“We’re going to get another khichri parliament again. It will be just like last time,” Ms Constable quoted Sushil Nathore, 38, a stationery store owner in Delhi. “Khichri,” Constable dutifully explains “means hodgepodge,” and “is often used to describe the scrambled coalition politics that have prevented any government from serving a full five-year term since 1991.”

The government of prime minister Atal Behari Vajpayee was brought down on April 17 by one of the components of this khichri coalition - the former actress Jayaram Jayalalitha, of Tamil Nadu, who withdrew her party’s support after backing Vajpayee for 13 months. The government lost a vote of confidence in parliament by a single vote, 270 to 269. Fresh elections were called on April 26, when the leading opposition force, the Congress party led by Sonia Gandhi, proved unable to muster enough support to form a new government in the existing parliament.

Despite presenting a moderate face, Vajpayee leads the fascist Bharatiya Janata Party (BJP). The rise of the BJP from obscurity in 1984 to centre stage in Indian politics has alarmed not only Muslims but also the lower-caste Hindus. The Muslims had a taste of Hindu fascism in the destruction of the historic sixteenth century Babri Mosque in Ayodhya on December 6, 1992. The Hindu mob was led by such BJP stalwarts as L K Advani, home minister in the just-ousted government.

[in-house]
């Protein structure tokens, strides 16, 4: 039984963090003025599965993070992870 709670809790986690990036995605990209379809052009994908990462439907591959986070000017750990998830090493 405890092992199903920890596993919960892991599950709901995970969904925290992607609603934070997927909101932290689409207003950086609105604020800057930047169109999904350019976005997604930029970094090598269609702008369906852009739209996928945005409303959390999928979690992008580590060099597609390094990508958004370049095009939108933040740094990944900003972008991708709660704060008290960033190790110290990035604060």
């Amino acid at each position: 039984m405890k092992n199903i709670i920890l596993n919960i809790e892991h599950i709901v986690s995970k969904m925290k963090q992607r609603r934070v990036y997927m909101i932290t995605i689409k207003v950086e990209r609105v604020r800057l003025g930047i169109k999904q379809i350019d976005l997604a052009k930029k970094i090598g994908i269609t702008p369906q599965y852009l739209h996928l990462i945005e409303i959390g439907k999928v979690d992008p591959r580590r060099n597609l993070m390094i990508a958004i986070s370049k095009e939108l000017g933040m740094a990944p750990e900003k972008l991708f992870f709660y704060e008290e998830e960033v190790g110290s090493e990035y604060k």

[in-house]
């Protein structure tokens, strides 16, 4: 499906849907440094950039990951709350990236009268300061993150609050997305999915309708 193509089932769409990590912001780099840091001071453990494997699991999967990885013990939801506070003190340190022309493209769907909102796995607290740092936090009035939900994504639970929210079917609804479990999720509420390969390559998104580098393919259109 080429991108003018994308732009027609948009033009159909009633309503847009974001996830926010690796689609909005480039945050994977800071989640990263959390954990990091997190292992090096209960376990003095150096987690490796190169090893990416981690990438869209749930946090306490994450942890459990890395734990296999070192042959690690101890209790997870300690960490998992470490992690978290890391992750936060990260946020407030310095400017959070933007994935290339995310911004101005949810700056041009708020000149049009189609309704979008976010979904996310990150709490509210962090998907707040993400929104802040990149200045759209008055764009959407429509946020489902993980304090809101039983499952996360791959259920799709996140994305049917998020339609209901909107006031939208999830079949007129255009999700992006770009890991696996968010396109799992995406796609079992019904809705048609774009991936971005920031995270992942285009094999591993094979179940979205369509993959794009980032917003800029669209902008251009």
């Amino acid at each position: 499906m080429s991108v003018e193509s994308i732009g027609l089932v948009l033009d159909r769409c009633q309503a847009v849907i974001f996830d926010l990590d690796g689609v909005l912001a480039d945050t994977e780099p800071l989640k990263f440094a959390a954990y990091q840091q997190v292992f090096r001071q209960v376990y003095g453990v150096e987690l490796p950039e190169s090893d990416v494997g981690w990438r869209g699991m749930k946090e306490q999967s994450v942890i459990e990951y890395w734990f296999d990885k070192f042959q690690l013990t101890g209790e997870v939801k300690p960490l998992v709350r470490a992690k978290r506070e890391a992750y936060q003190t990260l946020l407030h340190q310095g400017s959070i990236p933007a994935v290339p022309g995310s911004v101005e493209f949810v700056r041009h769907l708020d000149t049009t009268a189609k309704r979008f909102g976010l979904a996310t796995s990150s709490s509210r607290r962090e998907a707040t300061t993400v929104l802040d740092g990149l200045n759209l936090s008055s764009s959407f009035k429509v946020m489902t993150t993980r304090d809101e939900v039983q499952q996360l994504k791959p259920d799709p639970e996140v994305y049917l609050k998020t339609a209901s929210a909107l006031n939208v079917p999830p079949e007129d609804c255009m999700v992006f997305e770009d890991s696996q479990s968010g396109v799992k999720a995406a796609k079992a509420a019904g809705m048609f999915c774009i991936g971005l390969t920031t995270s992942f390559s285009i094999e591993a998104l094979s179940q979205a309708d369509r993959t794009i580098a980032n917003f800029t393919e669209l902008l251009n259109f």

The destruction of the mosque was bad enough; Muslims across the country were also subjected to vicious attacks by Hindu mobs for several days, resulting in more than 3,000 deaths in January 1993. Since then, Muslims have been attacked on each anniversary of the Babri Mosque destruction, not only by the Hindu mobs but also by Indian paramilitary forces and the police.

The lower-caste Hindus fare no better. In fact some, like Dalits, have openly repudiated Hinduism and have urged their followers to become Muslims, Buddhists or adopt any other religion in order to break the shackles of Hinduism. Life, however, for illiterate villagers is not so simple where any such attempts lead to social boycott or even violent death.

It is the fragmentation of Indian society and the strength of regional parties that gives clues to India’s future. Historically, India has been subjected to foreign invasions, occupation and rule. The era of invasions is over. It is the irredentist tendencies that are beginning to play an increasingly important role in India’s inexorable drift towards disintegration. The threat that India poses to its neighbours need not be faced with missiles and bombs. There are numerous bombs ticking inside India and many people trying to break out of its stifling embrace. These people need to be helped, for their sake as well as for the sake of India and the region as a whole.

Muslimedia: May 16-31, 1999

Article from

Crescent International Vol. 28, No. 6

Muharram 30, 14201999-05-16